Fungi in a warmer world
Research project will explore impact of global warming on fungi species
Credit: Dr Matthew Pound, Northumbria University
Scientists from universities in the UK, US and Argentina are joining forces in a $1m research project to discover what impact an increase in global temperatures could have on the millions of species of fungi around the world.
Fungi play an important role in controlling the amount of carbon in the atmosphere, with some species absorbing carbon while others release it, meaning they could potentially help or hinder efforts to control global warming.
Now researchers from Northumbria University, in Newcastle upon Tyne; Morehead State University, in Kentucky; Louisiana State University in Louisiana; and CONICET in Argentina, will examine fossilised fungi from a period of global warming which occurred between 15 and 17 million years ago.
They hope discovering more about how these fungi reacted to higher global temperatures in the past will allow us to forecast what impact predicted rises in the current global temperature could have on present day species.
The research, which has been jointly funded by the National Science Foundation in the US and the Natural Environment Research Council (NERC) in the UK, will take place over the next three years and will involve examining microfossils from around the world, including the United States, Peru, Argentina, Malaysia, China, Antarctica, South Africa, Australia and Slovakia.
The study is the first of its kind and combines the palaeoclimate and data synthesis expertise of Dr Matthew Pound of Northumbria University, with the fossil fungi expertise of Professor Jen O’Keefe of Morehead State University.
Speaking about the importance of the research, Dr Pound said: “Understanding how fungi respond to past warm climates is fundamental to knowing how they might respond to 21st Century climate change.
“As an essential part of the carbon cycle, and common pathogens to many of the world’s crops, how individual species might change their geographical range and how fungal communities might change is valuable information if we are to adapt to current and future warming.”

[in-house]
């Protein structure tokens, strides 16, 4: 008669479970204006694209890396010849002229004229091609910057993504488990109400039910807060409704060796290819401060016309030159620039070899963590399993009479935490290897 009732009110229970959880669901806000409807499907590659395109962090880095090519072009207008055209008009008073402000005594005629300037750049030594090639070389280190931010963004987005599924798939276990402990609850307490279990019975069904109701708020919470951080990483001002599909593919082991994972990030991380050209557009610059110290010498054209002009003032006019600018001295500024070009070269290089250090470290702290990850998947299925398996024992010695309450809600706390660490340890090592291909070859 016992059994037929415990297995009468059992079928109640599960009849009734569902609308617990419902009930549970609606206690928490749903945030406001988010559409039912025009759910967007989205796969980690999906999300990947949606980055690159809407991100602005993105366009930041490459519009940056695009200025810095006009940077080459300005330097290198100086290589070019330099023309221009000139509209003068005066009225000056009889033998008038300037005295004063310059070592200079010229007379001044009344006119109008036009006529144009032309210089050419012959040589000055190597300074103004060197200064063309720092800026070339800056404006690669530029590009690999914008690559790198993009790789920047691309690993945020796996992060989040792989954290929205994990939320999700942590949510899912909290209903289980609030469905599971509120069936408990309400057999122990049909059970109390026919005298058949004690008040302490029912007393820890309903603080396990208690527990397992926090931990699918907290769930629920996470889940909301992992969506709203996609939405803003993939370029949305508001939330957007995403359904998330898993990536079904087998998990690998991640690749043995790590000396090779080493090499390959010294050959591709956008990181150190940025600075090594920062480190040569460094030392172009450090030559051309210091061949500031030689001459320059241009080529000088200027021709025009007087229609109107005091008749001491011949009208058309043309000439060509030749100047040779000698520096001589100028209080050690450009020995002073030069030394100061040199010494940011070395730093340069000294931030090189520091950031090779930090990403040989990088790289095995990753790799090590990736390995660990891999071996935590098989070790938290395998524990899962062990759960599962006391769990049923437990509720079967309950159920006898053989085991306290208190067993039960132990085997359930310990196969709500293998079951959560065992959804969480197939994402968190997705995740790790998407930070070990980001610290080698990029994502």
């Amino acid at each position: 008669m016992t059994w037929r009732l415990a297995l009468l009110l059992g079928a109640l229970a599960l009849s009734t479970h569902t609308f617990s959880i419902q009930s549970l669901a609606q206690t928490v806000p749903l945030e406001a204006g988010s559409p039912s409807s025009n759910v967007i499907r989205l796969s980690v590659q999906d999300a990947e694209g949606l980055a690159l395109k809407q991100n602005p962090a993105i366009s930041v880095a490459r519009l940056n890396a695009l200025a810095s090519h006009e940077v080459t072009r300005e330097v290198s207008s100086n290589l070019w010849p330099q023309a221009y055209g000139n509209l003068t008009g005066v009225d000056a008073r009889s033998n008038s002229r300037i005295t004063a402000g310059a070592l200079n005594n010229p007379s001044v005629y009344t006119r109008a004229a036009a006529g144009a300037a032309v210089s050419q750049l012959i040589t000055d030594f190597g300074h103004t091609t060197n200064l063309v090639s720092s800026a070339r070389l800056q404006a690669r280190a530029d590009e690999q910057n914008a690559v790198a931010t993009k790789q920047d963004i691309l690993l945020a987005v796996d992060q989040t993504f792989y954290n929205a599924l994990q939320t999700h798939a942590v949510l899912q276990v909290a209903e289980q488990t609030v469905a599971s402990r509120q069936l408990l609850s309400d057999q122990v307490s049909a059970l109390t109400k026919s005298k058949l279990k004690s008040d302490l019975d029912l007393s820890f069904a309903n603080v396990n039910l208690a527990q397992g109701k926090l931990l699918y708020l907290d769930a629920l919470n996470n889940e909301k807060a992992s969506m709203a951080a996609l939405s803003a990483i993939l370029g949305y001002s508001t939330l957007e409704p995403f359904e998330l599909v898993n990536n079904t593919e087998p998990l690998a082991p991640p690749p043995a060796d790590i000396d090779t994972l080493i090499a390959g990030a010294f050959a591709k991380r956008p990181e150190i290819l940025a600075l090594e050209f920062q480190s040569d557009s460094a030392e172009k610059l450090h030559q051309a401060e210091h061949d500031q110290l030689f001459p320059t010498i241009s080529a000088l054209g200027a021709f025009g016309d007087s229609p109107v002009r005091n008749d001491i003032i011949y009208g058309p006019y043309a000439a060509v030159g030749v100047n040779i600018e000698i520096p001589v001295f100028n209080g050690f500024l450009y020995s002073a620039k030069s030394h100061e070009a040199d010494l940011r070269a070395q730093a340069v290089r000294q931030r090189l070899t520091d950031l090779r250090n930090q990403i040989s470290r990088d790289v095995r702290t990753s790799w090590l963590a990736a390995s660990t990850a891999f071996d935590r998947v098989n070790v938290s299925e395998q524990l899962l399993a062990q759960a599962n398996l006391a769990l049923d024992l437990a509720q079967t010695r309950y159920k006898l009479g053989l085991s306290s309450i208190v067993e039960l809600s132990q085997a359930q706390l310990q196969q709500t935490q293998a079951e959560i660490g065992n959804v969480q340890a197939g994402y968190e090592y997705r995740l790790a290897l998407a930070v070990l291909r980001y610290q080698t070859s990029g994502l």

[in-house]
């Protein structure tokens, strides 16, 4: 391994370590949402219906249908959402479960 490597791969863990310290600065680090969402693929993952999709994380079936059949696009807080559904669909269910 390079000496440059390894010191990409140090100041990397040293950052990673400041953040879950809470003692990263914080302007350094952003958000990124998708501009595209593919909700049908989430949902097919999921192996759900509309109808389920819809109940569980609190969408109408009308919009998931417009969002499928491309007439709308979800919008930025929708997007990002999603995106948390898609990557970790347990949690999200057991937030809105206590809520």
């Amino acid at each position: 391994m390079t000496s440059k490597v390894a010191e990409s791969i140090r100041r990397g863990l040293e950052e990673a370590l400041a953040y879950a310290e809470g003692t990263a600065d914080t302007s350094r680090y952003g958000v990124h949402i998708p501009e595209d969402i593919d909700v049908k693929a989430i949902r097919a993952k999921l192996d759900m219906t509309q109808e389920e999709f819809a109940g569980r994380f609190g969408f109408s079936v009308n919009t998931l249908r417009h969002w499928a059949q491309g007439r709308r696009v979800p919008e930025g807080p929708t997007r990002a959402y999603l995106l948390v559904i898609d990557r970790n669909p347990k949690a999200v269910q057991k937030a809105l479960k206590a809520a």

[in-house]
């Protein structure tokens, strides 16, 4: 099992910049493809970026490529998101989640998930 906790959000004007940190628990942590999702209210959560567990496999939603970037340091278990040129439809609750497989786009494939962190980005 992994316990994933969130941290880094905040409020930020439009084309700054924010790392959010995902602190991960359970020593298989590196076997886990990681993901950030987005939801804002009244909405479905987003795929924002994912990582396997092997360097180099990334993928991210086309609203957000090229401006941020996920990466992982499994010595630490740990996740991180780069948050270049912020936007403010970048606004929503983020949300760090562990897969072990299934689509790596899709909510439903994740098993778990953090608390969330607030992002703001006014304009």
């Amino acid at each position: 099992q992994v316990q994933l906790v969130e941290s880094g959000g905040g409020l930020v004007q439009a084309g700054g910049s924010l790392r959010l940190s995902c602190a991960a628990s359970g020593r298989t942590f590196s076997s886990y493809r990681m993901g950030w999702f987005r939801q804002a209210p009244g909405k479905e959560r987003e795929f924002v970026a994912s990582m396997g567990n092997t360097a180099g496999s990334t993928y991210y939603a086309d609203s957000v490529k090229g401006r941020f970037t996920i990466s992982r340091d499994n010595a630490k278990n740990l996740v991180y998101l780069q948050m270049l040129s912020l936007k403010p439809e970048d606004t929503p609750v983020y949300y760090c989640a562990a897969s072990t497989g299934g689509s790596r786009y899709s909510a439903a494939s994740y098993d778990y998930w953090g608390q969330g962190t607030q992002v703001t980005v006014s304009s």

Dr O’Keefe added: “I’m delighted to have this opportunity to showcase the talents of MSU’s undergraduates while studying a vital piece of the global change puzzle: how will fungi, both foundation and the bane of much of our food chain, react to changing conditions.”
Working alongside Dr Pound and Prof O’Keefe are Professor Sophie Warny, of Louisiana State University, and Dr Noelia Nuñez Otaño, from the Laboratory of Plains Geology in Diamante, Argentina, who will provide information on global fungal distribution patterns before, during, and after a period of geologic time known as the Middle Miocene Climatic Optimum (MMCO).
The MMCO is a pronounced global warming event that occurred 15 to 17 million years ago. The exact cause of the warming is still unknown, but massive volcanic eruptions in the Rocky Mountains and the carbon dioxide released from these is one potential cause.
The data will be used to model fungal community and ecosystem responses to changing environments.
There are an estimated three million species of fungi in existence, although only around 120,000 species have been officially discovered and recorded. Most fungi species live on decaying plants or animals and are too small to be seen by the human eye.
The three-year project is entitled ‘Fungi in a Warmer World’ and has been funded through collaborative research grants of $646,855 (£499,210) from the National Science Foundation (NSF) Directorate for Geoscience (GEO) and $376,988 (£299,947) from the Natural Environment Research Council (NERC).